ISLAMABAD: Afghanistan President Ashraf Ghani has stressed the need for regional cooperation to fight terrorism after a group of armed militants massacred nearly 61 security personnel and injured over 100 others in a police training centre near Quetta on Monday night.
As security forces cleared the New Sariab Police Training Centre, Balochistan Frontier Corps (FC) chief Maj-Gen Sher Afgan said the attackers were “receiving instructions” from handlers in Afghanistan. Afgan blamed the banned sectarian “Lashkar-e-Jhangvi al-Alami” for the carnage. A splinter group of the Tehreek-e-Taliban Pakistan and Daesh also claimed responsibility. Interior Minister Chaudhry Nisar Ali Khan also suggested the attacks in Pakistan are being planned on the Afghan side of the border.
Condemning the terrorist attack, President Ghani said terrorism is a shared threat to the stability of the region and the world. Once again, as a result of a horrific terrorist attack a number of families are mourning the loss of their loved ones, he said.
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The Afghan president once again urged joint endeavours on national and regional levels to prevent terrorist activities and said “terrorism neither recognises any religion, law, race and nation, nor does it respect them”.
“Therefore, all should join forces and resort to fight against them on the basis of a single vision and clear strategy without maintaining any distinction between the good and the bad terrorists,” Ghani said in a statement posted online.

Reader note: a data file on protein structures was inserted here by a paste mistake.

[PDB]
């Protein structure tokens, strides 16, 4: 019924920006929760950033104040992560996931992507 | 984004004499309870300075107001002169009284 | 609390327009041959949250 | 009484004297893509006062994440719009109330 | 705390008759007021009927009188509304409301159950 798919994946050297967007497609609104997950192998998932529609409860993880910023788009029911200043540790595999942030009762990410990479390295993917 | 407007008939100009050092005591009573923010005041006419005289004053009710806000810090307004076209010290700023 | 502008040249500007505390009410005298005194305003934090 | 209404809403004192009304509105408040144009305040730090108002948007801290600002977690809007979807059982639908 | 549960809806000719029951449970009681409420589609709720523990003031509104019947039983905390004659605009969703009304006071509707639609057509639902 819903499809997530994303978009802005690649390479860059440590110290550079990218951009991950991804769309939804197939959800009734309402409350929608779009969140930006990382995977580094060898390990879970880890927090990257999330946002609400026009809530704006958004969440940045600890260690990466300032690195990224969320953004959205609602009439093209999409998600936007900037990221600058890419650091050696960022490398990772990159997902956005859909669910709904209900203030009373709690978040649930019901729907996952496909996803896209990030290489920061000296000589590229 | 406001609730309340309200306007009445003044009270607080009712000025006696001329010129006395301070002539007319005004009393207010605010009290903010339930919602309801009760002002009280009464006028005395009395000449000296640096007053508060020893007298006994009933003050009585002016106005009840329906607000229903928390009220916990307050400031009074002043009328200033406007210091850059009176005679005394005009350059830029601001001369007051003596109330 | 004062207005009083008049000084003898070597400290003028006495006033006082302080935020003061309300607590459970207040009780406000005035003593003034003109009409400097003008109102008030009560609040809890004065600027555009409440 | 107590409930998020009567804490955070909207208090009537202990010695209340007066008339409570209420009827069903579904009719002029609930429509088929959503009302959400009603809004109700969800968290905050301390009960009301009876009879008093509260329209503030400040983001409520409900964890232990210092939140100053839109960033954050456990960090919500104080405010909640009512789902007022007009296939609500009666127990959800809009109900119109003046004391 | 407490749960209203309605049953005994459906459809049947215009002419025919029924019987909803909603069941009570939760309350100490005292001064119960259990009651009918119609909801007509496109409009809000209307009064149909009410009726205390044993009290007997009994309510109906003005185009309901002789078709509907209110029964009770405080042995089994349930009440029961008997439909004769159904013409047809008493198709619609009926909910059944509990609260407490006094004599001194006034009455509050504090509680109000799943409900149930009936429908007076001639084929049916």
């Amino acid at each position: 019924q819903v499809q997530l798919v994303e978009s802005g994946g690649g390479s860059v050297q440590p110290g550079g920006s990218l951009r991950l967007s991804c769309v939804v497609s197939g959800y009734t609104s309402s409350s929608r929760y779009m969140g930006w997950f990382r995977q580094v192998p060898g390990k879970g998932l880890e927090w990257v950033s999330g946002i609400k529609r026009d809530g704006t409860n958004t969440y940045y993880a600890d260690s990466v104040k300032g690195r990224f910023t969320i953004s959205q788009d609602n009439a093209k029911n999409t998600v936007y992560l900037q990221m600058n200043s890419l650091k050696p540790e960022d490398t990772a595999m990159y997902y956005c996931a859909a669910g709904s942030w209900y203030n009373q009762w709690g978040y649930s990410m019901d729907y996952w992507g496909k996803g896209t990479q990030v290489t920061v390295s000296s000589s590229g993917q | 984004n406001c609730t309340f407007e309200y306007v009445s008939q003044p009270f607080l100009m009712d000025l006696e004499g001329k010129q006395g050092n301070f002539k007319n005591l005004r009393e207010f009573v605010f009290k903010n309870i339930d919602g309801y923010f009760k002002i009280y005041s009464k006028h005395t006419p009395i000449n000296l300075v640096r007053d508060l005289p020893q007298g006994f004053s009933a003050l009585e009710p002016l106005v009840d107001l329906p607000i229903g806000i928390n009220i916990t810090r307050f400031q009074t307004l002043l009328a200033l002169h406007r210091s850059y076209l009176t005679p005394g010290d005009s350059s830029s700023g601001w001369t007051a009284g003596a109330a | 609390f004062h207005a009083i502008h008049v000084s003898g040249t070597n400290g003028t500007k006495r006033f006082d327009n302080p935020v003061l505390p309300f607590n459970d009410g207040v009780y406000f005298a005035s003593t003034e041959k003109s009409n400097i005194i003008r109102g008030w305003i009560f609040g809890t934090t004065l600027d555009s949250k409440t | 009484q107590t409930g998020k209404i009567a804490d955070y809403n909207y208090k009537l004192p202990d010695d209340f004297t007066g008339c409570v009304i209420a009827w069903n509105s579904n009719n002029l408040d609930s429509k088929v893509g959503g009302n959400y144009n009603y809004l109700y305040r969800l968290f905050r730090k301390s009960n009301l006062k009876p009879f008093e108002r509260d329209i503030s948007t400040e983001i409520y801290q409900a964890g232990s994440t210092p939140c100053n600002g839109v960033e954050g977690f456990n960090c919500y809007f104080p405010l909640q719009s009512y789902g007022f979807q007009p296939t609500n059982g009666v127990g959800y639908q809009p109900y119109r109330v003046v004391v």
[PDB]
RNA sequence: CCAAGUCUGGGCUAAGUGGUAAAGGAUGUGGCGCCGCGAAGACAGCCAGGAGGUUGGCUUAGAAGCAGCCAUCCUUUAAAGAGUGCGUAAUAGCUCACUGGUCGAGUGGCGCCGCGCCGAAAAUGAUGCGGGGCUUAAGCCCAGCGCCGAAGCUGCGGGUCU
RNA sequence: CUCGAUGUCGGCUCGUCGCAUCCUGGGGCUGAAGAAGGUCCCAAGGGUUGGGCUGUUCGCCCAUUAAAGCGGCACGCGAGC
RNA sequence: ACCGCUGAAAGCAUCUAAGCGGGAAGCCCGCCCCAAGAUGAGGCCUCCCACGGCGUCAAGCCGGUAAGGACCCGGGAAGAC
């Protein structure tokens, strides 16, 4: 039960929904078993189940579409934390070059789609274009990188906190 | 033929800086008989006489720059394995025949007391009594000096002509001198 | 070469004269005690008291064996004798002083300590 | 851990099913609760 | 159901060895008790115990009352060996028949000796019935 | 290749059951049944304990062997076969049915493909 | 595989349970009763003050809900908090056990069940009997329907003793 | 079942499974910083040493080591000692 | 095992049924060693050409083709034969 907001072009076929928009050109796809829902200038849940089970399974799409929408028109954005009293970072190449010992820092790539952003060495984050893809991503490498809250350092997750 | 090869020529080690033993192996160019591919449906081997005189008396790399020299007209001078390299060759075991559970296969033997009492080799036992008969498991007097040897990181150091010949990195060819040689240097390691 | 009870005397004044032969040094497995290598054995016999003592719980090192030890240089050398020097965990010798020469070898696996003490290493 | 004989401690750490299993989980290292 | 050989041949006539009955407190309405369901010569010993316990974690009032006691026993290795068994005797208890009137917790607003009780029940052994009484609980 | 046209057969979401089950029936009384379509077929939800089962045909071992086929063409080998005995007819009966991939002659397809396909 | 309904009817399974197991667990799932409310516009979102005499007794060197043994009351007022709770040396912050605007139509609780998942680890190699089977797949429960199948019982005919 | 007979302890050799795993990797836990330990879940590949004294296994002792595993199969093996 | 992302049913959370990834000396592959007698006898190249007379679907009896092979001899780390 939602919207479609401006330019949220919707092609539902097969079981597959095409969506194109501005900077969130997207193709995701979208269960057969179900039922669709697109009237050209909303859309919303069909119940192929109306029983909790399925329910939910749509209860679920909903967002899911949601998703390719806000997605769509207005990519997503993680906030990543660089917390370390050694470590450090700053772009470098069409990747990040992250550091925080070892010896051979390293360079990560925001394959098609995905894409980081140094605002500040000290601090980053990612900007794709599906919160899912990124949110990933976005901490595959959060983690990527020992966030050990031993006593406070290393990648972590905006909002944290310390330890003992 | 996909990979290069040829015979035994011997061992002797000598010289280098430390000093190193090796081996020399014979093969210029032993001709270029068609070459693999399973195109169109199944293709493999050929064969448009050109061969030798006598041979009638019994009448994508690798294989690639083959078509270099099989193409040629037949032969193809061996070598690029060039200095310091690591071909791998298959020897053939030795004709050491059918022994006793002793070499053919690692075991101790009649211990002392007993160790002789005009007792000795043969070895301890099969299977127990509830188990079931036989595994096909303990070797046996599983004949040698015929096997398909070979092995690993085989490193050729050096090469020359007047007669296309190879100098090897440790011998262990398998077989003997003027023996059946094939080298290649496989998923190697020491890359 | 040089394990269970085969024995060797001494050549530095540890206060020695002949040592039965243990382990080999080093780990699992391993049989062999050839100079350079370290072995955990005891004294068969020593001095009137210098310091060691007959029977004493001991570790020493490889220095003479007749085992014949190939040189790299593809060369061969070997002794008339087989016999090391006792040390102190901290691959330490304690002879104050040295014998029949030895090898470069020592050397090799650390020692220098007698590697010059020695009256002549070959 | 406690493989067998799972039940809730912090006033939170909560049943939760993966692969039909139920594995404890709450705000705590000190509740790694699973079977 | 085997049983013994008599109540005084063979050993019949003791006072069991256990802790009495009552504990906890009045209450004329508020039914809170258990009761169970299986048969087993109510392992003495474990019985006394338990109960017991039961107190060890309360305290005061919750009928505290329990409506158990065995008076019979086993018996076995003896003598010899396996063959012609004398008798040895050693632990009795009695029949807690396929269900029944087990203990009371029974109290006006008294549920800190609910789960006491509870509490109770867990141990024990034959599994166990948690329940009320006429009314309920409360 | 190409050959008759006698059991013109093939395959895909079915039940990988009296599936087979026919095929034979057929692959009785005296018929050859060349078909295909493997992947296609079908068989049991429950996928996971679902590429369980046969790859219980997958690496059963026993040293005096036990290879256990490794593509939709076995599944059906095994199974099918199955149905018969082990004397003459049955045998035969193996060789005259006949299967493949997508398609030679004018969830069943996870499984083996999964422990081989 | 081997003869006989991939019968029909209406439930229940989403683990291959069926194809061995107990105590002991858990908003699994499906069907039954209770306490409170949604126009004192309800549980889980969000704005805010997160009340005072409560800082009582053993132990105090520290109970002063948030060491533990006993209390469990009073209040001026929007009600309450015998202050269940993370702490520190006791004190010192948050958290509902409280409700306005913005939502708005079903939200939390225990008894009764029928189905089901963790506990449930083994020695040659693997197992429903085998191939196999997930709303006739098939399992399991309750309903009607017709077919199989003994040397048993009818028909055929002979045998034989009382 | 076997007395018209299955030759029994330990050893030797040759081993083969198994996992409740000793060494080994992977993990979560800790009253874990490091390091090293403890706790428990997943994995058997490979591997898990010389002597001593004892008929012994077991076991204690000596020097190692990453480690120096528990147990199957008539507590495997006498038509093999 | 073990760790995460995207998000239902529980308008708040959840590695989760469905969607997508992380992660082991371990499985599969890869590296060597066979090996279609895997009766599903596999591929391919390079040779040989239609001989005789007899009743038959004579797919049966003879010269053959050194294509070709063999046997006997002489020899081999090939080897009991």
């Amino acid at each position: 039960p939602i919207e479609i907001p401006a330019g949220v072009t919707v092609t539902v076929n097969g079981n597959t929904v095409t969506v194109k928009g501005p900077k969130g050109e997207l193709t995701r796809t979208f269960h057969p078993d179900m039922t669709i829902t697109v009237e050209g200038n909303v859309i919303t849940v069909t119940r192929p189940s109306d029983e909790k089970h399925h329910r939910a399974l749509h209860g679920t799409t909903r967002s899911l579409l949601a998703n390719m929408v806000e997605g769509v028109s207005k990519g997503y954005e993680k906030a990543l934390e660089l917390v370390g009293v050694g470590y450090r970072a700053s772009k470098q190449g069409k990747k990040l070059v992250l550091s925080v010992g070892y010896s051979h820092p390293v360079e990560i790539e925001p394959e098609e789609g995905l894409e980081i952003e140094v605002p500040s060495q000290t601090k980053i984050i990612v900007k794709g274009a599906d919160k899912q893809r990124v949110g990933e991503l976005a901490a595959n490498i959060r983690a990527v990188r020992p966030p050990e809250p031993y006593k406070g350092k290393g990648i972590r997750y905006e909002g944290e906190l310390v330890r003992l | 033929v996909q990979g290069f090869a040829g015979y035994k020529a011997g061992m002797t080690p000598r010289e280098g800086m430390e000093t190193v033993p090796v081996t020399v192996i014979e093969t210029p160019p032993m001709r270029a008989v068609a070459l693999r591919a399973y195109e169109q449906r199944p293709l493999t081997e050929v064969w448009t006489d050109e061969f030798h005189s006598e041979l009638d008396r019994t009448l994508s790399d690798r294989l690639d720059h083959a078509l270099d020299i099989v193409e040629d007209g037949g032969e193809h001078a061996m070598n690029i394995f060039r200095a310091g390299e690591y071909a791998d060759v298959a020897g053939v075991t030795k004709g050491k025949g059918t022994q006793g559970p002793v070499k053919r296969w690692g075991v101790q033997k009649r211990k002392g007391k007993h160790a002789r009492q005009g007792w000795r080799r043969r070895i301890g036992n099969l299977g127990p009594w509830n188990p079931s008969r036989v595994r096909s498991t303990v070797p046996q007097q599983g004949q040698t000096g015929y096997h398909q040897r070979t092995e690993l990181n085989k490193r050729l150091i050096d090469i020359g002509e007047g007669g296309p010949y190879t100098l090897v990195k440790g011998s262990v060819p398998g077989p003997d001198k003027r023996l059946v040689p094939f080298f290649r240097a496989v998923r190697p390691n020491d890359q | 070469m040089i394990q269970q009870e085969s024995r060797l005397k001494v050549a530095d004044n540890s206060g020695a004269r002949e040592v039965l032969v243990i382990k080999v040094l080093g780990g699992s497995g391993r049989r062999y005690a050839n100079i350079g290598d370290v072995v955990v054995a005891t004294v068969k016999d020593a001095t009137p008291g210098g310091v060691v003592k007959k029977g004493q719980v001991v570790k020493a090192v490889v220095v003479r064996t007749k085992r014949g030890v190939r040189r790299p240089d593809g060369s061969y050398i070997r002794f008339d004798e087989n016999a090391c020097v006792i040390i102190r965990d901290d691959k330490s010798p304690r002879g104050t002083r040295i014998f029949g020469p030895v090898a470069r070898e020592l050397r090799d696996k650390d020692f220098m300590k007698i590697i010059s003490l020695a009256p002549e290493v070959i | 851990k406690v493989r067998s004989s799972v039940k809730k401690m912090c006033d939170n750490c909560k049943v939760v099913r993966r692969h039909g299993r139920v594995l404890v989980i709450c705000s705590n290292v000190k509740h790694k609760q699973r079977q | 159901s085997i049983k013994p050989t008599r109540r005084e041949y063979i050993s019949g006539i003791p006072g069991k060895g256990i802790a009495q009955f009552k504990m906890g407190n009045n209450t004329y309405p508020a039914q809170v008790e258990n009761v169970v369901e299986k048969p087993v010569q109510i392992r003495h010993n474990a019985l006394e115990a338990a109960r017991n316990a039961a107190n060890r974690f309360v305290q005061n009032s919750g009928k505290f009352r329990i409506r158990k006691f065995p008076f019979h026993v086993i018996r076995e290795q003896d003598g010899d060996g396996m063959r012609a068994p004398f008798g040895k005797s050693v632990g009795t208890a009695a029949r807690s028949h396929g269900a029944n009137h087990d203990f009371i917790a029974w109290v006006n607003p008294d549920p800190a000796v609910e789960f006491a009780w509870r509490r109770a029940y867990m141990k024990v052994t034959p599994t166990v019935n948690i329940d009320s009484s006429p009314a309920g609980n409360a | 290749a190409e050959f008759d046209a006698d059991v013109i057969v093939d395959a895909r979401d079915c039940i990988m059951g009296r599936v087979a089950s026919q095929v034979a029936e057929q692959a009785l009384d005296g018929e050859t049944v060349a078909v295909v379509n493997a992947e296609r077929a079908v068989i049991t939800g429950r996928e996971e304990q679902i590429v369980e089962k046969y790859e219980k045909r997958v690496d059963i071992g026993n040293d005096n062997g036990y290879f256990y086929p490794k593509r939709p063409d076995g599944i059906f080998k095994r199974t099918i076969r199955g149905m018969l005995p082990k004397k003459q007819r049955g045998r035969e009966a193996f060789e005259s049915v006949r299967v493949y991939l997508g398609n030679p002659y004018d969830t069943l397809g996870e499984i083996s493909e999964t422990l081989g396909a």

Afghan leaders offer condolence
The president offered his deep sympathies to the families of the victims and prayed for the quick and complete recovery of those injured in the attack.
Afghan Chief Executive Dr Abdullah Abdullah also offered sympathies and condolences to families and friends of those killed in the Quetta attack and said “Afghans stand with the people of Pakistan”. “State sponsored terrorism, use of proxy forces and differentiation between terrorists will always lead to destruction. Say no to terror,” the Afghan leader said on Twitter.
Afghan ambassador in Islamabad, Omar Zakhilwal angrily reacted to statements by Pakistan’s leadership who referred to the activities of Pakistani militants in Afghanistan. Officials had earlier said that Pakistani militants who fled to Afghanistan as the result of the ongoing military Operation Zarb-e-Azb now operate from their bases in Afghanistan.
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Zakhilwal said such “irresponsible” remarks by Pakistani leaders could further spoil the already tense relationship between the two neighbouring countries. “Pakistani statements point fingers at Afghanistan. These statements are irresponsible if they blame Afghan officials for attacks in Pakistan,” the Afghan envoy told Radio Azadi. He, however, did not rule out the hands of those terrorists in the attacks who had crossed into Afghanistan from Pakistan.
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